A protege’s perspective of Tony Duquette

Tony Duquette was more than a designer of film and theatrical sets, movie-star mansions, gardens, furniture, costumes and jewelry. The legendary Hollywood decorator (1914-1999) was also a conjurer, magically transforming plaster, paint, discount-store wares and mirrors into dazzling sculptures and exotic tableaux inspired by the storybook fantasies of his youth.

For years his particular brand of decorative abandon was under-appreciated, even dismissed by some as over-the-top. This decade’s revival of Hollywood Regency décor -- a theatrical blend of classical and modern styles practiced by iconic designers such as William Haines and Dorothy Draper -- sparked a renewed interest in ornate and luxurious interiors, and Duquette’s work reasserted its allure.

In last year’s monograph “Tony Duquette,” author Hutton Wilkinson explored the designer’s life and career from the unique perspective of being his protégé. Wilkinson, who began working for the master as a teenager, now owns Tony Duquette Inc. Wilkinson is equal parts standard-bearer, biographer and memoirist.

A true raconteur, he delivers star-studded anecdotes with panache. As the keeper of the Duquette archives, he illustrates these stories with rare photographs, sketches and personal correspondence.

The aptly titled “More Is More” delves deeply into Duquette’s artistic process and prodigious output. It opens with “The Enchanted Vision: Casting the Spell,” the text from a series of lectures that Duquette gave at UCLA in the early 1970s. Duquette writes that stones, coral and bones -- these “fragments of the universe” -- cast a spell, and he’s had as much pleasure working with disintegrated rubber sandals and bird feathers as he had with diamonds.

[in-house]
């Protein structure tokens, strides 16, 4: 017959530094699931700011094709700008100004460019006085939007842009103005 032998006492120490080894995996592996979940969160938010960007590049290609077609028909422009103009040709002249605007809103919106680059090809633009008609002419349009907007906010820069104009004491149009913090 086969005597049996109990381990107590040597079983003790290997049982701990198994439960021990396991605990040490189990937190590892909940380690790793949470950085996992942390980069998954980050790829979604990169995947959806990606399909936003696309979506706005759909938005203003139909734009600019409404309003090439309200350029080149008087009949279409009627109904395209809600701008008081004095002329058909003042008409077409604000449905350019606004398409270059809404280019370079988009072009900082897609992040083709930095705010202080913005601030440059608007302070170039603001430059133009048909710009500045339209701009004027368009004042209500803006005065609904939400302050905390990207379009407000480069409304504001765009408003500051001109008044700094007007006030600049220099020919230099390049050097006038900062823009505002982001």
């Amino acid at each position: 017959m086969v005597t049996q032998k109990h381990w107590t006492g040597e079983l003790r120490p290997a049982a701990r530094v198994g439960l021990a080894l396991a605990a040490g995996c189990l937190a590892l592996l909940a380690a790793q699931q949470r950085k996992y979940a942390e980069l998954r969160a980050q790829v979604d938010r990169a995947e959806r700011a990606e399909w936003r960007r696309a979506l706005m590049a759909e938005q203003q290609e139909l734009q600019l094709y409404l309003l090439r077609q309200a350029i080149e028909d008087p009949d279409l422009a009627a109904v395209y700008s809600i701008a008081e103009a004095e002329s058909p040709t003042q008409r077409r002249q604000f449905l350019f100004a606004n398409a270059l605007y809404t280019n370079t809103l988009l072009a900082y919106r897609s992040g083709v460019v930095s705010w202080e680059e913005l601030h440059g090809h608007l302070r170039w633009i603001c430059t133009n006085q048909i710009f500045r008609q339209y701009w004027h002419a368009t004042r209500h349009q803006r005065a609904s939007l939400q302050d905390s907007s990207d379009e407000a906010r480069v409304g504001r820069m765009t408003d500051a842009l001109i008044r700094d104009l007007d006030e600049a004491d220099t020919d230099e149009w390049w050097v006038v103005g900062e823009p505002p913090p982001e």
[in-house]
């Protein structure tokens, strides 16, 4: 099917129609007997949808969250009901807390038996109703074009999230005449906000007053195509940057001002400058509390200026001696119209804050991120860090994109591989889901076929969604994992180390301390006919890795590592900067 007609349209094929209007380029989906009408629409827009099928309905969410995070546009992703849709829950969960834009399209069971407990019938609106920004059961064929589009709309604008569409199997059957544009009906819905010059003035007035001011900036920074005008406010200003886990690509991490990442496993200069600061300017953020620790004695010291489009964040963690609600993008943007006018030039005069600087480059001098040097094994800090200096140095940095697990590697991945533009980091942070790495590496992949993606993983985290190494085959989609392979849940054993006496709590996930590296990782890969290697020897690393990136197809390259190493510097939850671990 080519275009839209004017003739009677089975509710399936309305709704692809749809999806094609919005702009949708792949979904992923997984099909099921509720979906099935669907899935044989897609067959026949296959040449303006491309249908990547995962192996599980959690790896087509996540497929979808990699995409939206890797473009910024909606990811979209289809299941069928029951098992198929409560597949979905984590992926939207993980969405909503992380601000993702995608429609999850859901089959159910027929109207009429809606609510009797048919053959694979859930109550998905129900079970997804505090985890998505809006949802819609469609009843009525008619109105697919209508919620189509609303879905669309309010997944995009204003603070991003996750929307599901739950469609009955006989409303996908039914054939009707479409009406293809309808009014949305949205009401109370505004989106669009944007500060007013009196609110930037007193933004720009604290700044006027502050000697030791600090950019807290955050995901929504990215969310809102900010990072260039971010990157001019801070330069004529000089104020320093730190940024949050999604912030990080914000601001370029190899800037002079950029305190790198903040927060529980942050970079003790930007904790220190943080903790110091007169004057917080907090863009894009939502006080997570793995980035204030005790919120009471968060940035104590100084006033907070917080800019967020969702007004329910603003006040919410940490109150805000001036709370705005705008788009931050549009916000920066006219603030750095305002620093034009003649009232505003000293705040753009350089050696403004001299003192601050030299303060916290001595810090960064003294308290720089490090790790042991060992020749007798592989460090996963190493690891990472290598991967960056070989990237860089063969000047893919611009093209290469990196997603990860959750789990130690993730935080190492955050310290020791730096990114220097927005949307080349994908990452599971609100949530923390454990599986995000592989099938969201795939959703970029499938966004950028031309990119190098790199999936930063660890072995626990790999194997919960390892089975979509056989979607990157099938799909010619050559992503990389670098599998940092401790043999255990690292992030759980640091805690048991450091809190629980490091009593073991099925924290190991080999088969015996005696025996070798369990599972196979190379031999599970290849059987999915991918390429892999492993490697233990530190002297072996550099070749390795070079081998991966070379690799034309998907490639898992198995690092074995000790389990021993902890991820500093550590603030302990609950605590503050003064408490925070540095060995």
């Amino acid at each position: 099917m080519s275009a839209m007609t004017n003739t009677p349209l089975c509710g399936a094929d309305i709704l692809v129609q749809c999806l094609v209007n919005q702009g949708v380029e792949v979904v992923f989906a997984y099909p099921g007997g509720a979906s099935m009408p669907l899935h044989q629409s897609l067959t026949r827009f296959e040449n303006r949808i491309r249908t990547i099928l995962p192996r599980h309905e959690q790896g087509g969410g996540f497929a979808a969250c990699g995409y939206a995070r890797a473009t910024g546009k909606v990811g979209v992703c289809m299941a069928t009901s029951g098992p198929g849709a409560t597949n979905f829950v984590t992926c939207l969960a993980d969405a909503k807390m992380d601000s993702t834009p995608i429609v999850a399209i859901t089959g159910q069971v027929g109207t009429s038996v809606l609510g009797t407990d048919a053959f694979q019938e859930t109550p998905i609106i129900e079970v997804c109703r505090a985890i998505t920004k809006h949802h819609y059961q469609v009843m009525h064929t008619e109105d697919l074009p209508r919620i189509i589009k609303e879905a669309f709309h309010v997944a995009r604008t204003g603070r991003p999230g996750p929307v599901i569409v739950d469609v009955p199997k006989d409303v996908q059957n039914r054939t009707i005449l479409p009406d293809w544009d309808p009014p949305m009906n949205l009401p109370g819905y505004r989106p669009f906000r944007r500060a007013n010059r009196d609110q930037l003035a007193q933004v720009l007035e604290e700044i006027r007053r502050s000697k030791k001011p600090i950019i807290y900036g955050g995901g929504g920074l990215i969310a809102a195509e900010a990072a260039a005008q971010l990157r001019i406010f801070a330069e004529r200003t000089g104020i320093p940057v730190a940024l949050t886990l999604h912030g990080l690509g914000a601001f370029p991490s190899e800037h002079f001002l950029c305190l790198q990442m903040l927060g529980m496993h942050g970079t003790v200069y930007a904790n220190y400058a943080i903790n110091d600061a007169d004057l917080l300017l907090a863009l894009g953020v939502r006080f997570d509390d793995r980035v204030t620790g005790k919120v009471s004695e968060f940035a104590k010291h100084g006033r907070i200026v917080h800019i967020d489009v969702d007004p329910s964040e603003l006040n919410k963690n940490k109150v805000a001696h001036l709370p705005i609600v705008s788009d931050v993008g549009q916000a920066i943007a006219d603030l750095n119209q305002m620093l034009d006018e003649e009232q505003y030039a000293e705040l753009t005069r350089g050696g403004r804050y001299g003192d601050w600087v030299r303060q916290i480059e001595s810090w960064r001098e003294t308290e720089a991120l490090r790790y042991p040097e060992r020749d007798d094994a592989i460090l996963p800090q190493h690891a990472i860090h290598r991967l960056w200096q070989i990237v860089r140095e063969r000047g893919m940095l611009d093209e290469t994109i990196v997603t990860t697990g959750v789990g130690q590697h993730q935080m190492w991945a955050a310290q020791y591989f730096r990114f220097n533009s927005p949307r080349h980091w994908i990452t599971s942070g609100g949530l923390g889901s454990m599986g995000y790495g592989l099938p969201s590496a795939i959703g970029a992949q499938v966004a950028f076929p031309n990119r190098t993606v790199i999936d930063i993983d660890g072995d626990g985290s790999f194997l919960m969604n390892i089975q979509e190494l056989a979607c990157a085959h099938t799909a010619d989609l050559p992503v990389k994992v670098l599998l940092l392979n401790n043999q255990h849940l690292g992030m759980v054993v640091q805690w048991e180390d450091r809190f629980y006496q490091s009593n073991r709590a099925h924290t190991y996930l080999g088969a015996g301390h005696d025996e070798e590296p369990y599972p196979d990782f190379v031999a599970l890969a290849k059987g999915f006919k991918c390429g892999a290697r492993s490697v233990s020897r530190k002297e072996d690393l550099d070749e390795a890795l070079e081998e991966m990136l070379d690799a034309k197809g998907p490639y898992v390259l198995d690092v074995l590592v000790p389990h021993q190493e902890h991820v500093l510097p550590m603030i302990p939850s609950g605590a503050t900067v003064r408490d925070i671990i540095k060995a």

Duquette was partial to designs depicting sunbursts, phoenixes and garden insects, and he was an early proponent of decorating with natural materials. Prominent in his decorative arsenal are antlers and abalone shells, which he used to cover walls at the Los Angeles Music Center.

The book also details the hauntingly beautiful canvasses of his wife, Elizabeth “Beegle” Duquette. Her work was prominently featured in the film “The Sandpiper,” starring Elizabeth Taylor as a painter.

But Duquette’s jaw-dropping designs remain the focus of the book, which is packed with period photographs of his personal properties: a ranch in Malibu, a design studio in West Hollywood, and then Dawnridge, Duquette’s Beverly Hills home. In a fitting coda, “More Is More” ends with a look at Dawnridge, which Wilkinson bought and restored to such glory, one might wonder if the student has surpassed the master.

-- David A. Keeps